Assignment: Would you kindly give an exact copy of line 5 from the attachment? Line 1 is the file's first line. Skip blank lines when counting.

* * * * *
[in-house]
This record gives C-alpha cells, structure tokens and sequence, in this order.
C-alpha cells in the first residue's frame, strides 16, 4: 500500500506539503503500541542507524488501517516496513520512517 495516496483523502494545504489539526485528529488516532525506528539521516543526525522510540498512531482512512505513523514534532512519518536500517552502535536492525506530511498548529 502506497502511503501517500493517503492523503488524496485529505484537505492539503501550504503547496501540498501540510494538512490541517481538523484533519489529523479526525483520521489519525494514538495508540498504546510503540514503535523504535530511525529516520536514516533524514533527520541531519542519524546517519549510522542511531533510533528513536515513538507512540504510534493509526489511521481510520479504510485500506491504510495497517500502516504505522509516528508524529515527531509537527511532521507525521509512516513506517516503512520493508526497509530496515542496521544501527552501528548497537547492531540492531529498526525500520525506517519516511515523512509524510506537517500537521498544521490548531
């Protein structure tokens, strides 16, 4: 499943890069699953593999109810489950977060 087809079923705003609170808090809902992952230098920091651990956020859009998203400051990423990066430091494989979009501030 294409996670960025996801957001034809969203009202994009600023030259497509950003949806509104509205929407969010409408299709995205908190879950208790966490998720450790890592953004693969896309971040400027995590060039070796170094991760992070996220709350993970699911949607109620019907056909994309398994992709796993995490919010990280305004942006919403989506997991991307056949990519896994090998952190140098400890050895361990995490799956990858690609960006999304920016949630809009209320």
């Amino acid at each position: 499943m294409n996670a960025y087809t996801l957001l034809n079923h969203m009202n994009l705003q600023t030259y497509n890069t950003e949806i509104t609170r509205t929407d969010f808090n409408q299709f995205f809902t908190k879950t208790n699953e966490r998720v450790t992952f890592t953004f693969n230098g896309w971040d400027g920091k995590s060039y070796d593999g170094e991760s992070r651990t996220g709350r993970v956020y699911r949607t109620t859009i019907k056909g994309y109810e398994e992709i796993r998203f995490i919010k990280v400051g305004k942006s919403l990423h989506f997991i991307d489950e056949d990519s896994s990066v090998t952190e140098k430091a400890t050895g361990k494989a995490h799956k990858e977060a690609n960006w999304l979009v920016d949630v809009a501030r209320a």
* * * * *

């Amino acid at each position: 499943m294409n996670a960025y087809t996801l957001l034809n079923h969203m009202n994009l705003q600023t030259y497509n890069t950003e949806i509104t609170r509205t929407d969010f808090n409408q299709f995205f809902t908190k879950t208790n699953e966490r998720v450790t992952f890592t953004f693969n230098g896309w971040d400027g920091k995590s060039y070796d593999g170094e991760s992070r651990t996220g709350r993970v956020y699911r949607t109620t859009i019907k056909g994309y109810e398994e992709i796993r998203f995490i919010k990280v400051g305004k942006s919403l990423h989506f997991i991307d489950e056949d990519s896994s990066v090998t952190e140098k430091a400890t050895g361990k494989a995490h799956k990858e977060a690609n960006w999304l979009v920016d949630v809009a501030r209320a």